Jeremiah Goldswain's journals, written phonetically in his mid-English dialect, have been a source of interest to linguists as well as historians. A sawyer from Buckinghamshire, Goldswain migrated to the Eastern Cape in 1820. The first part of his journal describes the early difficulties of the settlers on the frontier.

Out of print

28.      

1947

The Journal of Carel Frederik Brink of the journey into Great Namaqualand [1761-2] made by Captain Hendrik Hop and The Journal of the journey of Ensign Johannes Tobias Rhenius [1724]; transcribed, translated and edited . . . by E.E. Mossop.

Hendrik Hop was a Stellenbosch farmer who led a pioneering journey into Namaqualand. The account of the journey is told by the Cape surveyor and map-maker, Carel Brink. Accompanying this record is the brief journal of the trading journey of Johannes Rhenius of Berlin, made nearly 40 years before that of Hop. His account is of particular interest because of his encounters with Khoi people distant from the Cape settlement.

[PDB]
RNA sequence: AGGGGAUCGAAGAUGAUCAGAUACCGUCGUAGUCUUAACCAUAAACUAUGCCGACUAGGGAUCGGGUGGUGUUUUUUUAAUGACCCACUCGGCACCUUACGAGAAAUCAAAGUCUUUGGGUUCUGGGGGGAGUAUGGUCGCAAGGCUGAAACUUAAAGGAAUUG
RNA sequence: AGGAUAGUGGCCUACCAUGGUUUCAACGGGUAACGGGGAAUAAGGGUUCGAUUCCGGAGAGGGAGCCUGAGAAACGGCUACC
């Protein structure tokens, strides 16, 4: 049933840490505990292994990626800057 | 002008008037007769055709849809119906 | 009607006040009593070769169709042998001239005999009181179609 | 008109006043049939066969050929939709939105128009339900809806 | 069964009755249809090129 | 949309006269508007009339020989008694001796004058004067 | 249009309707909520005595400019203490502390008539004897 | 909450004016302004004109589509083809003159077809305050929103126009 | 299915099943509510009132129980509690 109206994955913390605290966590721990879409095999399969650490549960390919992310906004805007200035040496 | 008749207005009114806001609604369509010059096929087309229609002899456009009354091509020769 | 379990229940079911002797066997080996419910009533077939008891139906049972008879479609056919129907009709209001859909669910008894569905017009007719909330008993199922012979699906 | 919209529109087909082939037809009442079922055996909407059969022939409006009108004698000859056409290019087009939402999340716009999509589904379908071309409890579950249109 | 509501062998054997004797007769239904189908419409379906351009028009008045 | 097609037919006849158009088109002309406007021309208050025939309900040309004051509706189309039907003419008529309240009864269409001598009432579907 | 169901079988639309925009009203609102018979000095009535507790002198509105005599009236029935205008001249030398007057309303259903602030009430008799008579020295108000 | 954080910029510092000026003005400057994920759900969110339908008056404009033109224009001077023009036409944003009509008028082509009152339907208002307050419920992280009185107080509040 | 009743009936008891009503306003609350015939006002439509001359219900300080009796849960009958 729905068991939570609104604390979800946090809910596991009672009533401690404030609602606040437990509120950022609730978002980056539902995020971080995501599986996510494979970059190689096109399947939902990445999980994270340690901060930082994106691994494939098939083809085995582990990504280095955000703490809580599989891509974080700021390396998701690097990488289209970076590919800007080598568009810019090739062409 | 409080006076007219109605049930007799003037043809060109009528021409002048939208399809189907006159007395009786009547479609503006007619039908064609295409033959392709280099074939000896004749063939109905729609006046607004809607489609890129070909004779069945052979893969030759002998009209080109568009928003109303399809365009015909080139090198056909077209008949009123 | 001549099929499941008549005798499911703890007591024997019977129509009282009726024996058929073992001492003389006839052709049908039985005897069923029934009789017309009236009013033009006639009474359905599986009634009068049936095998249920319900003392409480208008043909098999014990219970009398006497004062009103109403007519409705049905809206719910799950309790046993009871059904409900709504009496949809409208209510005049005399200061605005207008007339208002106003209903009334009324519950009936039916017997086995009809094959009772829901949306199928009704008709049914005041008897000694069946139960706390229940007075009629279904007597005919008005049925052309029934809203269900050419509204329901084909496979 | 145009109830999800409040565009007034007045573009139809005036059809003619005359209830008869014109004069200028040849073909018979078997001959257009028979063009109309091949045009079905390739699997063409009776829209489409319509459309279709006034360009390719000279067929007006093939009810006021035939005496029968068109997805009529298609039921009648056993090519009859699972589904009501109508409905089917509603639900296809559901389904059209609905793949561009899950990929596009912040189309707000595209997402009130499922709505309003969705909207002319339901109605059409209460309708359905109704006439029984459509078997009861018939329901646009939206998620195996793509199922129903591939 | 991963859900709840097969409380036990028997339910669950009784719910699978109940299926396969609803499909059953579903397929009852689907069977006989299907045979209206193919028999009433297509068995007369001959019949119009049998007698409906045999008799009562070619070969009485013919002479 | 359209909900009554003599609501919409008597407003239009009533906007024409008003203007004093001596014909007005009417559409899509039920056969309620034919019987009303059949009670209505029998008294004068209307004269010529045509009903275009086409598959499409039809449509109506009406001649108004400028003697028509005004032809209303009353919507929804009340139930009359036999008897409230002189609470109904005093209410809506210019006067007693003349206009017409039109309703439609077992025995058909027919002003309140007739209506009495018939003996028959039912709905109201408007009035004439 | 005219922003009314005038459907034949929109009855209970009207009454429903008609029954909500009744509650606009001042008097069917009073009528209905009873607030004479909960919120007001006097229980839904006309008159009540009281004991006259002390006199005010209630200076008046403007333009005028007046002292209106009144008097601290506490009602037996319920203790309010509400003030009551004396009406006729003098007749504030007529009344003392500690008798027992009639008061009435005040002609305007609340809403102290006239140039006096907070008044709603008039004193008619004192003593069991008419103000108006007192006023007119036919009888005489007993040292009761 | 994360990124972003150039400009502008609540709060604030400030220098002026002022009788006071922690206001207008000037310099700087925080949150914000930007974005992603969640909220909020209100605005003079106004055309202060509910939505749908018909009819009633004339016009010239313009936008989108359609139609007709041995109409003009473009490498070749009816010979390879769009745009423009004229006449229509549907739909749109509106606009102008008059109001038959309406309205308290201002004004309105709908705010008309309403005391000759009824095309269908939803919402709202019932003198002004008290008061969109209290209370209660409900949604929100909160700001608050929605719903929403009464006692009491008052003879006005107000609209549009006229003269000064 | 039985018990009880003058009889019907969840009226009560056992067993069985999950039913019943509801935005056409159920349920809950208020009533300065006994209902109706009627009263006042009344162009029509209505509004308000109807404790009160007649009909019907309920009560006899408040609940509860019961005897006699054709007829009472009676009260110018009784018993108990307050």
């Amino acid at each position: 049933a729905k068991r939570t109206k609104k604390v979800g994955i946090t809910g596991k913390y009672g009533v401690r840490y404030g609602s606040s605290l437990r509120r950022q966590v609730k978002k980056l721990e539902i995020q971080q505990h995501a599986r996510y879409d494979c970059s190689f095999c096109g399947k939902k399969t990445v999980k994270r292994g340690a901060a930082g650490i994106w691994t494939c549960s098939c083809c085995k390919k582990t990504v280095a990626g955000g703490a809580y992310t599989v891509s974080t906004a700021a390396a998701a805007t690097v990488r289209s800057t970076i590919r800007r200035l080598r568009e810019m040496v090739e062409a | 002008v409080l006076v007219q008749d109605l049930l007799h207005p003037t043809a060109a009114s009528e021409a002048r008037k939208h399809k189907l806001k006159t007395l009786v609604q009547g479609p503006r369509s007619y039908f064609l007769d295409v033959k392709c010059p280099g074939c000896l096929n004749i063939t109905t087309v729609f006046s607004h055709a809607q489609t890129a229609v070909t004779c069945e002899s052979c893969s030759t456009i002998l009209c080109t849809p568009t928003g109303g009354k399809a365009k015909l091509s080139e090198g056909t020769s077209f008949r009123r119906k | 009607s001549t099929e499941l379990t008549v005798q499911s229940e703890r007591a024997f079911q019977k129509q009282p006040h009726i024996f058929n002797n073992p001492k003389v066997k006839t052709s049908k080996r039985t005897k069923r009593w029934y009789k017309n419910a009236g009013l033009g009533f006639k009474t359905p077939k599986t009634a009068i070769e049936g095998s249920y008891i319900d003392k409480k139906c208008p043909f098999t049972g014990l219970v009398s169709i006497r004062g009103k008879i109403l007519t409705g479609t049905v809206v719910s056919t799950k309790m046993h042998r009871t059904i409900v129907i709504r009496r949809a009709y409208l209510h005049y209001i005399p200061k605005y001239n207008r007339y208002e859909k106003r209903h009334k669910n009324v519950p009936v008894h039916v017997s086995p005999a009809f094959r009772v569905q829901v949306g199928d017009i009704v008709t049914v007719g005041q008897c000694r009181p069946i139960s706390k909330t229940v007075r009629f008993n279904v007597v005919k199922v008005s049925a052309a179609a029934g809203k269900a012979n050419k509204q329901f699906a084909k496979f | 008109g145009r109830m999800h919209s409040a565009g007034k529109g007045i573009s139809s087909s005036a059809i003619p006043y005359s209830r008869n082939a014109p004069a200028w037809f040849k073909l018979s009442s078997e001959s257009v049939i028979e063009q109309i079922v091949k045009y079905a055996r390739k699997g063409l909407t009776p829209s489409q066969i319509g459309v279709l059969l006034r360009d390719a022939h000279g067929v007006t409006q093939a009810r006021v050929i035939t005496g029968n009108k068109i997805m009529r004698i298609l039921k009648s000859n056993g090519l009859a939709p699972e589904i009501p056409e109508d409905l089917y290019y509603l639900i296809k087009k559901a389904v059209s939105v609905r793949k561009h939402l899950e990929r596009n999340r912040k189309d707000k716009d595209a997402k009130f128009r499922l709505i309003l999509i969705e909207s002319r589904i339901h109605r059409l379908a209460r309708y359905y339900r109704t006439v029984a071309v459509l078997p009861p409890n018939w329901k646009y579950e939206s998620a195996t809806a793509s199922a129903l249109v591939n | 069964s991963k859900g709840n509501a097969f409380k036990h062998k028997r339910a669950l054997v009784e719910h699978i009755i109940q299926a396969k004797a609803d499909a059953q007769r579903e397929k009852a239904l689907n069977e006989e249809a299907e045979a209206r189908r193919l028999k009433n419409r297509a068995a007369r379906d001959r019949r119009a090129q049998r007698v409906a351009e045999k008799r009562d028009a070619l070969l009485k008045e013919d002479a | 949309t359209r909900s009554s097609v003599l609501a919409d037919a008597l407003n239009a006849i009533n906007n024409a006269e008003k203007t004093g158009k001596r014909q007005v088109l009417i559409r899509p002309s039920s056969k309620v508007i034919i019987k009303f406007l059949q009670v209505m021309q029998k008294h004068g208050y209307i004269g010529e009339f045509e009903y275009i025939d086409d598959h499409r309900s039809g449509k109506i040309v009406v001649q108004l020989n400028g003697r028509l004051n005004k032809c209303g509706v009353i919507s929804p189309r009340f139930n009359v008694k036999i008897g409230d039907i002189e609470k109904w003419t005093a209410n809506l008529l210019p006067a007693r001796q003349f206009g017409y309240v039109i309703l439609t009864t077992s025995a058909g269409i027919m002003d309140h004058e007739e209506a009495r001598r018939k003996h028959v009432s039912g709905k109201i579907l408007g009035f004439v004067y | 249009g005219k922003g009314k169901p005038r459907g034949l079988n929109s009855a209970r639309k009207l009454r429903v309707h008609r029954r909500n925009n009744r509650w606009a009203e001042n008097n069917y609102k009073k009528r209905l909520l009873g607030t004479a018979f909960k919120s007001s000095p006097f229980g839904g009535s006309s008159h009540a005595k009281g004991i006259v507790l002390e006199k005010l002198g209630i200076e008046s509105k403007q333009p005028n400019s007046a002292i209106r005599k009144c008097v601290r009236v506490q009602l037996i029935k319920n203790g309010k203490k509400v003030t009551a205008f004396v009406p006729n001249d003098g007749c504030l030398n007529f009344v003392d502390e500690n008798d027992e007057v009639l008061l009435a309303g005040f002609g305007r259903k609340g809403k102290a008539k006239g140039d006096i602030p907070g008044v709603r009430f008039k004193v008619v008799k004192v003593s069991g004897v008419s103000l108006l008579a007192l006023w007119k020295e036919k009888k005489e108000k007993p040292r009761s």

Out of print

29.

1949 [for 1948]

The Chronicle of Jeremiah Goldswain, Albany Settler of 1820; edited . . . by Una Long. Vol. II

In the second volume of his journal, Goldswain described the increasing tension between black and white on the frontier, his experiences as a trader, and his relations with his own family, including their medical treatment. His journal is most attractive for its naïve frankness.

Out of print

30.

1949

Journals of Andrew Geddes Bain, trader, explorer, soldier, road engineer and geologist; edited . . . by Margaret Hermina Lister